You know the joke, “It might look like i’m doing nothing, but at the cellular level I’m really quite busy”? Bruce Hornsby’s post-1990 career is a little like that. As far as a lot of people are concerned, Hornsby may as well have quit making music after his last release with the Range, 1990’s A Night on the Town, but to those who have kept listening, that album only marks the spot where things really started to get interesting. From 1993’s Harbor Lights on, Hornsby has moved steadily away from the tasteful piano pop that made him a star, indulging a wanderlust that has been reflected both off his records (during his stint with the Grateful Dead, for example) and on. Along the way, he’s worked with a long and varied list of virtuosos, including Pat Metheny and Bela Fleck, and cut an eclectic swath with his albums, dabbling in programmed beats (2002’s Big Swing Face), bluegrass (2007’s Ricky Skaggs & Bruce Hornsby), and jazz (Camp Meeting, recorded with Christian McBride and Jack DeJohnette). Even though he’ll forever be popularly identified with “The Way It Is” and “Mandolin Rain,” those songs really only begin to scratch the surface of Bruce Hornsby’s music.
This is not to suggest that Hornsby’s more recent music is necessarily more difficult than the hits you remember, or even that he’s above copping to commercial pressures once in awhile: his last pop album, 2004’s Halcyon Days, was a piano-dominated affair, featuring plenty of radio-friendly songs and guest appearances from Eric Clapton, Elton John, and Sting. It was a slow pitch down the middle for Columbia — one which the label, predictably, barely managed to turn into a bunt. Now on the Verve Forecast roster — and having tamed his more idiosyncratic impulses, at least for now — Hornsby returns to the pop fold with the 12-track Levitate.
Unlike Hornsby’s previous albums, Levitate (co-credited to his longtime band, the Noisemakers) isn’t cut from whole cloth; instead of focusing on a specific vibe or genre, he spends his time here weaving disparate sonic ingredients. It’s an album as musically rowdy and colorful as its cover, a bright quilt of sound with room for everything from full band workouts (“Space Is the Place,” featuring a Clapton cameo) to moody, rhythm-driven pop (“Invisible” and the title track) to more stereotypical Hornsby fare (“Continents Drift,” “Here We Are Again”). The one thread that stitches them all together is Hornsby’s decision to forego piano solos. “I really wanted the focus to be on the songs,” he’s said, and this batch is up to the task, at once highlighting both the unbridled live energy of the Noisemakers and the fearless studio experimentation that has enlivened some of Hornsby’s finest late-period work. In the context of his other albums, Levitate is sort of a fusion of Halcyon Days and 1998’s two-disc Spirit Trail, melding the honed songcraft of the former with the funkier, machine-assisted rhythm tracks of the latter.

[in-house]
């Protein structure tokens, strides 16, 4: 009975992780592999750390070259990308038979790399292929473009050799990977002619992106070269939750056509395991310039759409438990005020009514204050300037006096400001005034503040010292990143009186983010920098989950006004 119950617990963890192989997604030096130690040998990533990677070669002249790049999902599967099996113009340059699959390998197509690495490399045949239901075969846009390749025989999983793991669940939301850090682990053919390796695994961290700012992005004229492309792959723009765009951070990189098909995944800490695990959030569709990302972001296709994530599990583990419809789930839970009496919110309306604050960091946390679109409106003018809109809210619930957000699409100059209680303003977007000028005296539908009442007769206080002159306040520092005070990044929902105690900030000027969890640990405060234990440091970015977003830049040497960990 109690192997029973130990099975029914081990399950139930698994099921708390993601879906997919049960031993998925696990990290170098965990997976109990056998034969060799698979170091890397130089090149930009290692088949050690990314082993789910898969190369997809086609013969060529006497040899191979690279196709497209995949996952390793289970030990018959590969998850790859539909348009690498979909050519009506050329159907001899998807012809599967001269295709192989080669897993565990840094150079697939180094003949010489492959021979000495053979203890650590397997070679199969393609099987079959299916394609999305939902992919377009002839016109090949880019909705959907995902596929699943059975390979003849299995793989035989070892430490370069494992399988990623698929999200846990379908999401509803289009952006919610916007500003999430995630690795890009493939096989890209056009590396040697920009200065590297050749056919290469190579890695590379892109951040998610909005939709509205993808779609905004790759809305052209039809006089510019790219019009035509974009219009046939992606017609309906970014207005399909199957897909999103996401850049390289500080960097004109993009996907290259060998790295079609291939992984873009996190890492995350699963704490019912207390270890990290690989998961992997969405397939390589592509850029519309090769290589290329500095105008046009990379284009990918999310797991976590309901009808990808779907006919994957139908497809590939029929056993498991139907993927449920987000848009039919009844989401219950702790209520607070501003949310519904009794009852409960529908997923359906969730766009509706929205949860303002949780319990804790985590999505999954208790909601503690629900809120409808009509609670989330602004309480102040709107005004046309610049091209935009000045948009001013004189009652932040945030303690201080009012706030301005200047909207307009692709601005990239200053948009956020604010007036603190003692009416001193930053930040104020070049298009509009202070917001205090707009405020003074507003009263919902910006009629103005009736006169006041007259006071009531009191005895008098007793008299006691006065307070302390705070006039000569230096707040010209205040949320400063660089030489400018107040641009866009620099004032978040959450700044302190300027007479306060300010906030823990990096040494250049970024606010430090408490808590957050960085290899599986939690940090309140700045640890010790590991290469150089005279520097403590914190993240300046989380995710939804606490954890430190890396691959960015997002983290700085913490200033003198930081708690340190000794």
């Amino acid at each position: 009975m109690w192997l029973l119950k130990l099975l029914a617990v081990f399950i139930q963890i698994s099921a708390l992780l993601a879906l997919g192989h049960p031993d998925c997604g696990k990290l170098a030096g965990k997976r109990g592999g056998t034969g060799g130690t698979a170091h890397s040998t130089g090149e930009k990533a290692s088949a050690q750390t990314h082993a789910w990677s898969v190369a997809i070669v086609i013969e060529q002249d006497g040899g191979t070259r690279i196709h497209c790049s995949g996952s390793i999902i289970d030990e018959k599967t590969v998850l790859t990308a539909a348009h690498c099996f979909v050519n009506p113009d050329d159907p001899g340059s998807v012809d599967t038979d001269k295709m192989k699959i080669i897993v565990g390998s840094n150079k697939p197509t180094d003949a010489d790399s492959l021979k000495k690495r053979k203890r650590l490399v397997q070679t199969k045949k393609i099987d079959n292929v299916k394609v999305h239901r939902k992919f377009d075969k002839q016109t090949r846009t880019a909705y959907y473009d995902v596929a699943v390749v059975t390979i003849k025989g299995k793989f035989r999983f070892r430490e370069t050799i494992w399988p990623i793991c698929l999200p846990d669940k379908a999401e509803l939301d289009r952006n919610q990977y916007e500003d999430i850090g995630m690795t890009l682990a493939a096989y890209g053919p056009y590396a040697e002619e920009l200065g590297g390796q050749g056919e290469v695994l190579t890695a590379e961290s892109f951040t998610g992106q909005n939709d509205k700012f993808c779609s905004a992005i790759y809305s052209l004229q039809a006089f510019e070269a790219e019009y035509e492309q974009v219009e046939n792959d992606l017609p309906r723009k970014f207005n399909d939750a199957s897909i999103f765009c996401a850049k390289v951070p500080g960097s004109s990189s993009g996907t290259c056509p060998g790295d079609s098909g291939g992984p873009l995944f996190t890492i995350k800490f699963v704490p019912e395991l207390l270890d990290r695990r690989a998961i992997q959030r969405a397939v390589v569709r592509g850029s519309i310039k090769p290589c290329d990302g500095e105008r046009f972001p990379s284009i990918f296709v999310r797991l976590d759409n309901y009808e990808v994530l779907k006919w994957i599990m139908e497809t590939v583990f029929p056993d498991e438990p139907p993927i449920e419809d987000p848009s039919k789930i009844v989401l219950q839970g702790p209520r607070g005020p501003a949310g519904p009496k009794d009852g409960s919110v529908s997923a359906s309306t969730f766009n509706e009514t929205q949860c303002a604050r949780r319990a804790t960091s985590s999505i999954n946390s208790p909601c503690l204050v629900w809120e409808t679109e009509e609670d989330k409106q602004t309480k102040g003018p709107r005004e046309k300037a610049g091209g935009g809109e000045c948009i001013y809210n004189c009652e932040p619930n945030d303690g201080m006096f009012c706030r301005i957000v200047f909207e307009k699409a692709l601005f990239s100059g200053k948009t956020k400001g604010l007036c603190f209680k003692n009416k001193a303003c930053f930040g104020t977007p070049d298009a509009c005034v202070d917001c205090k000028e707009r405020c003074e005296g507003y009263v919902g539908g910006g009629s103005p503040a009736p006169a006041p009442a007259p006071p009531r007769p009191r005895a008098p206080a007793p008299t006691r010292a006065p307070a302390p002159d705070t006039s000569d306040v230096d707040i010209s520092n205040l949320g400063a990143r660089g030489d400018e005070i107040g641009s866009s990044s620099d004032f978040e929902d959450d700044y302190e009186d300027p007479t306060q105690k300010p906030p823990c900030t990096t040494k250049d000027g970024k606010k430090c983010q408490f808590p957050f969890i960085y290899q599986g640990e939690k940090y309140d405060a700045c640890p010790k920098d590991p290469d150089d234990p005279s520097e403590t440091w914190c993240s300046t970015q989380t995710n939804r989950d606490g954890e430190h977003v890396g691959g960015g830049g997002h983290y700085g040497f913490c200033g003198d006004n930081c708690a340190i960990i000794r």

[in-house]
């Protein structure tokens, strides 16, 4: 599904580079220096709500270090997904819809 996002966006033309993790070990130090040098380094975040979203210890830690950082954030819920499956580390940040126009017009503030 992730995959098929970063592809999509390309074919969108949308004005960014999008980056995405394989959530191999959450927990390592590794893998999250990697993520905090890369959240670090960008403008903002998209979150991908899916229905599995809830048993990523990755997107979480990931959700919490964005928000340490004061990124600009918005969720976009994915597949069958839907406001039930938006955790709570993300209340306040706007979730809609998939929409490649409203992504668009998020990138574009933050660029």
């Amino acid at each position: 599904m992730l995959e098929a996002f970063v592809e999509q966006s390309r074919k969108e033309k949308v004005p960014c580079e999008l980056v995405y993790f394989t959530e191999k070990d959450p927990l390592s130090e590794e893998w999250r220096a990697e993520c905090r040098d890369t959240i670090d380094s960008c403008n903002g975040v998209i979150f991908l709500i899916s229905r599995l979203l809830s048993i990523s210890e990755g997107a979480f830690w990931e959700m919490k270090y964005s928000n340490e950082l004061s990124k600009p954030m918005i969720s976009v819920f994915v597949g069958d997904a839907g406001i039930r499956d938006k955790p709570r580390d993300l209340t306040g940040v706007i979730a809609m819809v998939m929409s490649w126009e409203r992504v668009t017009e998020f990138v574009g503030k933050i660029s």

Lyrically, Hornsby has always been more of a storyteller than your average pop songwriter, and Levitate is no exception; he kicks things off with “The Black Rats of London,” a tongue-in-cheek tribute to the parasites that helped shape colonial American history, as well as an equally tongue-in-cheek rebuke to their limitations (“Where were the black rats / When we needed them the most / There were slave owners to infect / And the Joe Mengeles of the American West”). From there, Hornsby draws inspiration from subjects as varied as Teddy Roosevelt (the buzzing second single, “Prairie Dog Town”) and the old “angel on one shoulder, devil on the other” conundrum (the seesawing “Michael Raphael”). He works in a couple of new tricks, too — like “Paperboy,” which has the fat, braided chords and ominous overcast of a good Steely Dan track, or “Invisible,” which combines twinkling synths and a thudding rhythm track with layered harmonies. But for all the tinkering, some things remain the same — the last track on any Hornsby record provides some easy melodic release, and Levitate‘s closer, the gracefully rambling “In the Low Country,” fits the bill beautifully.
If you’re looking for an album that works as a single, cohesive block of music, then Levitate might strike you as a disjointed affair — but since leaving the Range for the wild frontier, Hornsby has treated his music as a journey that requires a willingness to follow, no matter how unusual the direction might seem. With this album, he’s arrived at one of his most fruitful destinations. His commercial history suggests it won’t be a very crowded place, but that’s everyone else’s problem; don’t let it be yours, too. Another highlight in a career with plenty of them, Levitate is an album well worth hearing — and hearing again, and again, and again. Start listening at Hornsby’s Verve Forecast page.
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